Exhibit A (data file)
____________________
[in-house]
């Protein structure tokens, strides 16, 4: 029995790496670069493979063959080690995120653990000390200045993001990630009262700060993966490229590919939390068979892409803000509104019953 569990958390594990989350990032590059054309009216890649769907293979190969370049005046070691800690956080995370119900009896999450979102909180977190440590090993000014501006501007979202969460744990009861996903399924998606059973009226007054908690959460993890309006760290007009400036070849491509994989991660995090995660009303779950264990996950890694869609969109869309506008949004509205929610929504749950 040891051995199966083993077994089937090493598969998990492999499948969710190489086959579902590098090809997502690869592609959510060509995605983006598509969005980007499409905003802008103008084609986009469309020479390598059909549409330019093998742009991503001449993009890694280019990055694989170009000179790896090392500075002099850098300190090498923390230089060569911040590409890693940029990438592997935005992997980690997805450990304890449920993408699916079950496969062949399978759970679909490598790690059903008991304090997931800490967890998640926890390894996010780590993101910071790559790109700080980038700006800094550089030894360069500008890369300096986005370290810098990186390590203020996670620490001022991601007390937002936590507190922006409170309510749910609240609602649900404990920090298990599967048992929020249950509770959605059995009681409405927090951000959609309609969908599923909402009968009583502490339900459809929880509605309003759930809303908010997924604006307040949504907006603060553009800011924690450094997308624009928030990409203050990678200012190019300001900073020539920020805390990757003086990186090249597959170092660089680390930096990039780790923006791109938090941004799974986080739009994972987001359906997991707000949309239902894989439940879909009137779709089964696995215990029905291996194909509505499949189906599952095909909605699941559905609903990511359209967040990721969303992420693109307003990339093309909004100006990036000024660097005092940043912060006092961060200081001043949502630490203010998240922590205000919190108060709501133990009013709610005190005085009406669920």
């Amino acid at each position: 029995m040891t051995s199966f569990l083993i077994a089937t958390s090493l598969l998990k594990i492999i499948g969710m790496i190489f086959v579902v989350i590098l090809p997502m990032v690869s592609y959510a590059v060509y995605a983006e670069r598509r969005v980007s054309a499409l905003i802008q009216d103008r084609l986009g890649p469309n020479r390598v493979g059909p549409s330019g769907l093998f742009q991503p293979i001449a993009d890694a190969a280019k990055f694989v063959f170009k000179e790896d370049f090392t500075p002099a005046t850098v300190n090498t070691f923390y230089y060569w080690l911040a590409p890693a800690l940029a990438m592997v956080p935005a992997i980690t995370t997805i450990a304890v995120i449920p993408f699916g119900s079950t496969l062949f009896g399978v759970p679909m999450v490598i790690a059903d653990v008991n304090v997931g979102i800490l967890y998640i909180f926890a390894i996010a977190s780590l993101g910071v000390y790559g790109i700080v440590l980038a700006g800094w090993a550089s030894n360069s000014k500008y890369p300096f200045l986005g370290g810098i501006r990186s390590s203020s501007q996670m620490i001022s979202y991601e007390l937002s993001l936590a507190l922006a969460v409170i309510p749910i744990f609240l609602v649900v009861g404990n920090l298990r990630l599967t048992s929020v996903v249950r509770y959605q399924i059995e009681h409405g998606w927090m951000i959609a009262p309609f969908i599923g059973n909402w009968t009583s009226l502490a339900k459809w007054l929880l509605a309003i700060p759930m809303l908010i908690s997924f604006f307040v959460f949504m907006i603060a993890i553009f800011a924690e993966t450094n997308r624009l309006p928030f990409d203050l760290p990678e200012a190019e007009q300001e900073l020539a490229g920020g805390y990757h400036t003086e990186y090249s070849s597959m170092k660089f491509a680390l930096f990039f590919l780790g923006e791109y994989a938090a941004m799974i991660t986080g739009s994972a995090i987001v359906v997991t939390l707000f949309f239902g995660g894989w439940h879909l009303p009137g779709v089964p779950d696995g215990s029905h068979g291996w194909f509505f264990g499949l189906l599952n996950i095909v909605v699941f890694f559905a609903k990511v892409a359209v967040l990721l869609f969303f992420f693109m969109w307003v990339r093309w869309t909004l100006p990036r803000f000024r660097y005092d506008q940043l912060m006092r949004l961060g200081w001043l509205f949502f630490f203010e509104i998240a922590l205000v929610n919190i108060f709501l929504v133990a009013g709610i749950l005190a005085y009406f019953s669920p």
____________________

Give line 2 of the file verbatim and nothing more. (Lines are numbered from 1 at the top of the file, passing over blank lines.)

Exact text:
């Protein structure tokens, strides 16, 4: 029995790496670069493979063959080690995120653990000390200045993001990630009262700060993966490229590919939390068979892409803000509104019953 569990958390594990989350990032590059054309009216890649769907293979190969370049005046070691800690956080995370119900009896999450979102909180977190440590090993000014501006501007979202969460744990009861996903399924998606059973009226007054908690959460993890309006760290007009400036070849491509994989991660995090995660009303779950264990996950890694869609969109869309506008949004509205929610929504749950 040891051995199966083993077994089937090493598969998990492999499948969710190489086959579902590098090809997502690869592609959510060509995605983006598509969005980007499409905003802008103008084609986009469309020479390598059909549409330019093998742009991503001449993009890694280019990055694989170009000179790896090392500075002099850098300190090498923390230089060569911040590409890693940029990438592997935005992997980690997805450990304890449920993408699916079950496969062949399978759970679909490598790690059903008991304090997931800490967890998640926890390894996010780590993101910071790559790109700080980038700006800094550089030894360069500008890369300096986005370290810098990186390590203020996670620490001022991601007390937002936590507190922006409170309510749910609240609602649900404990920090298990599967048992929020249950509770959605059995009681409405927090951000959609309609969908599923909402009968009583502490339900459809929880509605309003759930809303908010997924604006307040949504907006603060553009800011924690450094997308624009928030990409203050990678200012190019300001900073020539920020805390990757003086990186090249597959170092660089680390930096990039780790923006791109938090941004799974986080739009994972987001359906997991707000949309239902894989439940879909009137779709089964696995215990029905291996194909509505499949189906599952095909909605699941559905609903990511359209967040990721969303992420693109307003990339093309909004100006990036000024660097005092940043912060006092961060200081001043949502630490203010998240922590205000919190108060709501133990009013709610005190005085009406669920």